Fake Plastic Guitars

I rented Guitar Hero III the other day, figuring that I should play it, form an opinion of it, and get it out of the way before Rock Band shows up. After playing for a bit, I have to agree with a lot of the criticisms that I have seen leveled at the game:

  • The difficulty curve is very uneven. There are some songs in later tiers that seem quite easy in comparison to earlier songs (including Slow Ride, which seems to be a very strange choice for a first song).
  • The boss battles, while sounding neat on paper, don’t work very well in practice. Part of it may be that dueling stringed instruments now have unsavory associations, but they are just not very fun.
  • The art direction has gone more towards “x-treme,” and away from the friendlier, more whimsical styling in the Harmonix versions of the game. It’s difficult to find a character to use that I actually like, and I think this is a fairly big problem in a game that is, when you get right down to it, all about wish fulfillment.
  • The Guitar Hero series still has terrible tutorials. I can’t understand why this is still happening. It’s understandable that for the first game, the developers were under tremendous time pressure, and it’s hard to produce a quality tutorial on a compressed timescale. But now, Guitar Hero has a huge amount of resources behind it — there’s no excuse for them to still be copying the terrible tutorial structure from the first game, and there’s absolutely no excuse for not being able to fully explain game elements like hammer-ons and pull-offs in the tutorial. (The tutorial for GH3, if I am not mistaken, completely omits the fact that you can only perform those moves on notes that have their outline removed.)

It’s still Guitar Hero, which means it’s still fun, but this third installment (first for the new developer Neversoft) is personally disappointing. The song selection this time around is decent, but I would say that there are more songs in the career mode that I think are stinkers than in either of the first two games.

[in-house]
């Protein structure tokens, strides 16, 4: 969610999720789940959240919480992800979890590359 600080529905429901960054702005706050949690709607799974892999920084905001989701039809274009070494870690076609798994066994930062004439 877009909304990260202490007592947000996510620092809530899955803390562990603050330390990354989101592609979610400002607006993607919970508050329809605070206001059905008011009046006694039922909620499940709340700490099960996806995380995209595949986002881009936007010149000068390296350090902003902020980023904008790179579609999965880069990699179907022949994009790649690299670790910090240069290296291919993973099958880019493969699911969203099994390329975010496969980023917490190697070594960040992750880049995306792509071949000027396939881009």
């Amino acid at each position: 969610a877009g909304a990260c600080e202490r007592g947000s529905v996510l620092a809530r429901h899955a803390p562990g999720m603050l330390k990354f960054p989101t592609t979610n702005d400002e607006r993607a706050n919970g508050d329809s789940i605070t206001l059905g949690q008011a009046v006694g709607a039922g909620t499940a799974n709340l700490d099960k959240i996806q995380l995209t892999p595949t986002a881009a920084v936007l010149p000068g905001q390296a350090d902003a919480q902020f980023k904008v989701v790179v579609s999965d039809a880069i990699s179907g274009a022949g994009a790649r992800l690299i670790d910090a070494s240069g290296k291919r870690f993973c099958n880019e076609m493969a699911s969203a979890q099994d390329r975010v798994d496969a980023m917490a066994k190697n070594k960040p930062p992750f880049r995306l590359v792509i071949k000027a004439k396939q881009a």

As I played through the career mode, I became more and more frustrated when the controller would not register a fret press when I was clearly holding down the button. Acknowledging that I must be a poor craftsman since I was blaming my tools, I read this short post about some simple mods that could be done to the 360 Xplorer Controller.

For starters, I decided to put cardboard under the fret buttons to help with responsiveness when the buttons were pressed in certain ways. I followed the (fairly complete) directions in that linked post, but hit a couple of snags that I figured I would note in case it saves anybody else some time.

  • In a moment of mental weakness, I traced out the wrong side of the button on the cardboard. This resulted in cardboard backing that barely fit into the bracket for the button, and produced a lot of friction and resistance — basically, not usable.
  • After fixing that oversight, I reassembled the guitar, only to discover that the cardboard backing I used was too thick, and the buttons were perpetually being pressed! I had used cardboard cut from a shoebox, but I wound up slicing it thinner (in half, roughly) to get something that would work. My recommendation would be to test the action of the fret buttons during each stage of the reassembly process, because it gets progressively more snug as the various pieces are reattached, and it’s a pain to have to undo 16 screws again because something got messed up.

This mod resulted in a decent improvement in the response of the fret buttons — I would endorse making these changes for anyone using the Xplorer controller, as it definitely helps reduce the frustration factor of the Guitar Hero games. I don’t have any issues with the responsiveness of the strum bar, so I probably won’t be changing that, but later on I might try my hand at making the whammy bar looser

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